Years ago virtually every baby in the United States was diapered using cloth diapers. Then in 1961, Proctor & Gamble introduced Pampers, a convenient single-use diaper. By the early 90’s approximately 90% of babies in the United States were diapered using single-use disposable diapers. As landfills become inundated with diapers, environmentalists urge parents to switch back to the reusable cloth diapers. Today I will attempt to persuade you to switch from those convenient disposable diapers to the more environmentally friendly cloth diapers. I will address the following areas of health & comfort, design, convenience, price and environment.
Cloth diapers to use or not to use that is the question
Audience Significant Statement
This day in age cloth diapering should not only be inexpensive but also as easy and convenient as disposable diapering.
Health & Comfort
Why Cotton? It’s a matter of Health & Comfort. The comfort is something you know about from your own clothing. It stems both from cotton’s soft touch on sensitive skin and from its breathability – which ventilates the skin and helps evaporate the potentially irritating ammonia that starts to form as soon as a baby wets. As for cotton’s health for babies, it has thousands of years of history behind it. Cotton is the fabric of choice for use directly on the skin. Like its comfort, its natural absorbency is the polar opposite of the combination of paper pulp, plastics, and “super-absorbent gelling materials” or AGM in disposables. AGM is linked to an increase in childhood asthma and a decrease in sperm count among boys according to Tiny Tots diaper service newsletter.
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Forget the complicated folds and scary pins that your grandmother had to deal with. Cloth diapers now come with Velcro or Snap closures. Bumgenius.com offers a one size fits all cloth diaper design that you can adjust as your baby grows. It will fit any baby from 8-35 lbs. with its unique snap closure style. You can also forget about the plain ol white cloth diaper design. There are several websites that offer stylish cloth diaper designs.
Are disposable diapers really more convenient? Do they take less time to put on? Humm, not really there are lots of reusable diapers on the market that are just as quick to change. Is it easier to put a diaper in a trash can rather than in a diaper pail? Surely not if you are at home. If you are elsewhere, than that depends whether there is a trash can handy. Putting a used cloth diaper into a bag to take home and wash is just as easy. But you have to get the poop out of the cloth diaper and not the disposable diaper, right? Well, not if you are using disposable diapers responsibly. According to getantsy.com it is actually illegal to dump human feces in a landfill. This means that you should remove the poop from any diaper, not just reusable ones. After all, the sewer system was developed precisely to take care of such things as human waste safely. So it would seem that the only real convenience of using disposable diapers comes down to the one thing that you don’t have to do; wash them.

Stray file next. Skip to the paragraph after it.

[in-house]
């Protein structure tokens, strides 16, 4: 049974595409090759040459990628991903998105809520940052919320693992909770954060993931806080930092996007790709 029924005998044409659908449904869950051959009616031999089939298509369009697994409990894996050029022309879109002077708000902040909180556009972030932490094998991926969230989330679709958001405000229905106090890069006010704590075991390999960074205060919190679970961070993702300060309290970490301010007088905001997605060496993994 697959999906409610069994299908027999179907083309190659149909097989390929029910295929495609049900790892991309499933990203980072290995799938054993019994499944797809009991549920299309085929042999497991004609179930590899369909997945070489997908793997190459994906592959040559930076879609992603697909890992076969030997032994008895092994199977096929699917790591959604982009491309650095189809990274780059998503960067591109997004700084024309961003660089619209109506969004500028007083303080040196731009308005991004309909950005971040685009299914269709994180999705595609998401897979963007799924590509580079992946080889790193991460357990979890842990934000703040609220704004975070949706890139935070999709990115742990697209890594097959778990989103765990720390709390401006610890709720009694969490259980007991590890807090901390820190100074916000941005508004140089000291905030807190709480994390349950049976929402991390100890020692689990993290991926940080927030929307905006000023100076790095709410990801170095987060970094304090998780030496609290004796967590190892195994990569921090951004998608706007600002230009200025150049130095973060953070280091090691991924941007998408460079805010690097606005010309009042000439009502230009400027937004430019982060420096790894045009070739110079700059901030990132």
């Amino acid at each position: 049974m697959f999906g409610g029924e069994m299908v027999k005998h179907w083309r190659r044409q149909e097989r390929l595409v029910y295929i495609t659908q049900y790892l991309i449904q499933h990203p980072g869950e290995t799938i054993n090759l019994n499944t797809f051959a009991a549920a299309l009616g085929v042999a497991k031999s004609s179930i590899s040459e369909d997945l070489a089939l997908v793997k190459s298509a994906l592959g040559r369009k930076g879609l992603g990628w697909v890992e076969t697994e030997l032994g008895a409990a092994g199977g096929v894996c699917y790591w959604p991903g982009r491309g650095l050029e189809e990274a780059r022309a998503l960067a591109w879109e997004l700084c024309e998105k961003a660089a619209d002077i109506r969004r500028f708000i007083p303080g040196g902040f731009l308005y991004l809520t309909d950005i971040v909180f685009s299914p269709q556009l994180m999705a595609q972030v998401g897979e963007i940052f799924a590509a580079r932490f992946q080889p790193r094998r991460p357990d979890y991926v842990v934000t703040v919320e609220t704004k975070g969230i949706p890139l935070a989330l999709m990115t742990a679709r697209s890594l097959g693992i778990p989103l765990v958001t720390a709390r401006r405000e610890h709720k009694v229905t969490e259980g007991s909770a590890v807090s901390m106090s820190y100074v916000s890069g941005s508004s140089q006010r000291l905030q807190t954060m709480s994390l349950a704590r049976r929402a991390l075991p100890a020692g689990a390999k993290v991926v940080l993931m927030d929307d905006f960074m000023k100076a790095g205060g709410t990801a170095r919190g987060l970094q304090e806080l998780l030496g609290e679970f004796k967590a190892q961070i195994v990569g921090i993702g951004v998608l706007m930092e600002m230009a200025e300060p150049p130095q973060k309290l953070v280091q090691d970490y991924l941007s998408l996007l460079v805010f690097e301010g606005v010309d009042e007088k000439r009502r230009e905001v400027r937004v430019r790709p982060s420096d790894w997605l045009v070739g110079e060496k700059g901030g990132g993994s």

The following figures were calculated using an average price of name brand and store brand disposable diapers and wipes on walmart.com, target.com & kmart.com. The number of diapers was calculated averaging the number of times a baby goes to the bathroom per day at different stages. Even though disposable diapers have a super absorbent core, they still should be changed every time the baby wets to prevent the growth of bacteria, which causes diaper rash. The low end of diapers per day range was used in figuring all totals. Oh and you can’t forget the disposable wipes either so tack on another $200 to get your grand total of 1751.60 for 30 months of disposable diapers and wipes. By the way this figure is per child.
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BumGenius one size fits all cloth diapers have a bigger up front out of pocket expense but as you can see in the long run you will save approximately $1100 by diapering your first kid with cloth diapers and save roughly $1700 for each additional child by reusing the cloth diapers.
Not only do disposable diapers account for a lot of trash taking over our nations landfills but they also pose a serious risk to the environment. The EPA reports that about 20 billion disposable diapers are dumped into landfills each year accounting for more than 3.5 million tons of waste. Although disposable diapers need to be exposed to sunlight and oxygen to decompose, they do not degrade well in landfills. Disposable diapers take about 450 years to decompose. The millions of tons of untreated waste added to landfills each year through plastic diapers can end up contaminating ground water. According to the Atmospheric Radiation Measurement Program, landfills are known for producing greenhouse gas emissions, which can contribute to the earth’s climate changes. Decomposing diapers release methane into the air and high concentrations of this gas can be both flammable and explosive.
In conclusion I would like to say that while there will always be controversy and it will be hard to weigh the final impact of our decisions, there are certainly lots of environmental reasons to feel good about choosing cloth diapers. And who doesn’t like to save money?